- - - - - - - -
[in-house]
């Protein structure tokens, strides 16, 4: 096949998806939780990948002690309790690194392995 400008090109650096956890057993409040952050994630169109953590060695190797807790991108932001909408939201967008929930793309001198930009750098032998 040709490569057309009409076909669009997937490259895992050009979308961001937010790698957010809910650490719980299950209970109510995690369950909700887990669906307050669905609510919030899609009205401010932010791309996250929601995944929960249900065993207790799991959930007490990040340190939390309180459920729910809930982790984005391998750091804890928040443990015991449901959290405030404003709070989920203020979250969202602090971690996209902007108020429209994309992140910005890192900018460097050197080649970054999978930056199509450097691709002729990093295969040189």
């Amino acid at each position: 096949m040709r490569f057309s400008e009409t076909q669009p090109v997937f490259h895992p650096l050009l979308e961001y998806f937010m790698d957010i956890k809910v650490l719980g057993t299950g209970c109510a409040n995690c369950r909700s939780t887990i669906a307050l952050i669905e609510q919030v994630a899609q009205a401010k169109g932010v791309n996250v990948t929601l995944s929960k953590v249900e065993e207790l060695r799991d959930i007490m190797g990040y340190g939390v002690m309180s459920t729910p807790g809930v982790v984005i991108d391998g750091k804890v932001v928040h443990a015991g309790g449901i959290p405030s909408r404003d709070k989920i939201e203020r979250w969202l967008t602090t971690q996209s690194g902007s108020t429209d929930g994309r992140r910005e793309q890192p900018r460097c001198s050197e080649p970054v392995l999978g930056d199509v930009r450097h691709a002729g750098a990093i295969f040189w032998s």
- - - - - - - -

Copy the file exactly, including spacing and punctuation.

[in-house]
């Protein structure tokens, strides 16, 4: 096949998806939780990948002690309790690194392995 400008090109650096956890057993409040952050994630169109953590060695190797807790991108932001909408939201967008929930793309001198930009750098032998 040709490569057309009409076909669009997937490259895992050009979308961001937010790698957010809910650490719980299950209970109510995690369950909700887990669906307050669905609510919030899609009205401010932010791309996250929601995944929960249900065993207790799991959930007490990040340190939390309180459920729910809930982790984005391998750091804890928040443990015991449901959290405030404003709070989920203020979250969202602090971690996209902007108020429209994309992140910005890192900018460097050197080649970054999978930056199509450097691709002729990093295969040189």
């Amino acid at each position: 096949m040709r490569f057309s400008e009409t076909q669009p090109v997937f490259h895992p650096l050009l979308e961001y998806f937010m790698d957010i956890k809910v650490l719980g057993t299950g209970c109510a409040n995690c369950r909700s939780t887990i669906a307050l952050i669905e609510q919030v994630a899609q009205a401010k169109g932010v791309n996250v990948t929601l995944s929960k953590v249900e065993e207790l060695r799991d959930i007490m190797g990040y340190g939390v002690m309180s459920t729910p807790g809930v982790v984005i991108d391998g750091k804890v932001v928040h443990a015991g309790g449901i959290p405030s909408r404003d709070k989920i939201e203020r979250w969202l967008t602090t971690q996209s690194g902007s108020t429209d929930g994309r992140r910005e793309q890192p900018r460097c001198s050197e080649p970054v392995l999978g930056d199509v930009r450097h691709a002729g750098a990093i295969f040189w032998s």